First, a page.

In stark contrast to bathrooms, consider lectures. They can be grand (RIP Vincent Scully) or plebian, but either way there’s little way to measure (let alone guarantee) that learning is occurring. With technology, it’s a different story.
Last month, I had the opportunity to sit in on an anatomy class at Ponce School of Medicine, part of Ponce Health Sciences University. I walked in about 15 minutes after the class had started and was struck by the sound: not the stentorian sage-on-the-stage, but rather the hum of student chatter. My first impression was that students sounded distracted. But it was actually the sound of learning.
Ponce employs a flipped classroom model, but Ponce President David Lenihan goes further. He calls it a “dynamic classroom.” Ponce spent the last two years recording all lectures for its MD program. The lectures are digitized, indexed and coded to learning objectives. When students come to class, they don’t have to listen to a lecture. Instead, each class is spent on five to ten multiple choice questions based on the lecture. For example:
An easy one
Professors introduce each question while students sit in groups, reference materials (ranging from 3D anatomy diagrams to the digitized lecture) on their iPads, the question itself on their phones. After reading the question as a class, students have two minutes to make their selection. It turns out the hum I heard is the sound of students discussing the question. Then the professor goes through each option in a 5-10-minute back-and-forth with students, exploring why each answer might be right, but 80% of the time why it’s wrong. (By the way, the answer to the above question is B.)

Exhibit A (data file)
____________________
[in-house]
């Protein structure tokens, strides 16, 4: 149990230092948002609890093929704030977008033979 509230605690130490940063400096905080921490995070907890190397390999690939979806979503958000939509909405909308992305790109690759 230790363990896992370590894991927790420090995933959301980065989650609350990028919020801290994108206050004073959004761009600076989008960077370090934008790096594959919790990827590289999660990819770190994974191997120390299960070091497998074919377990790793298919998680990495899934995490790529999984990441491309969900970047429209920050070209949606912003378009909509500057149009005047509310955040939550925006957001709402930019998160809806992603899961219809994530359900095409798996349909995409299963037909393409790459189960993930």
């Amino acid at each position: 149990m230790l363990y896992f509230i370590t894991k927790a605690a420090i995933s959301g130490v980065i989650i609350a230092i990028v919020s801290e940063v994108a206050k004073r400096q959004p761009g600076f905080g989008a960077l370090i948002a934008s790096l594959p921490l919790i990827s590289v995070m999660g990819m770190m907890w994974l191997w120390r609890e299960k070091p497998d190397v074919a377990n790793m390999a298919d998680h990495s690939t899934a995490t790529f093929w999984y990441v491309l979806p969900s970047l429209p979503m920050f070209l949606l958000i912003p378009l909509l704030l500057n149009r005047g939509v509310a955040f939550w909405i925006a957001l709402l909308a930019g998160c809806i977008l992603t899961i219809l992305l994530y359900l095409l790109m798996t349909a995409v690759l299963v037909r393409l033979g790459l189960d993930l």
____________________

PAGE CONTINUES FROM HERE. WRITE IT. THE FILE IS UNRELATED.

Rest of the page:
According to Lenihan, this is the power of active learning: “much of the learning students achieve at Ponce comes from understanding why the wrong answers are, in fact, wrong.” It seems to be working. Since implementing the dynamic classroom, USMLE Step I Board pass rates have significantly increased from 69% to 88% and improving. So while both lectures and multiple choice questions feel very last century (if not the century before), technology-powered multiple choice questions are at the core of Ponce’s dynamic classroom – a better lecture.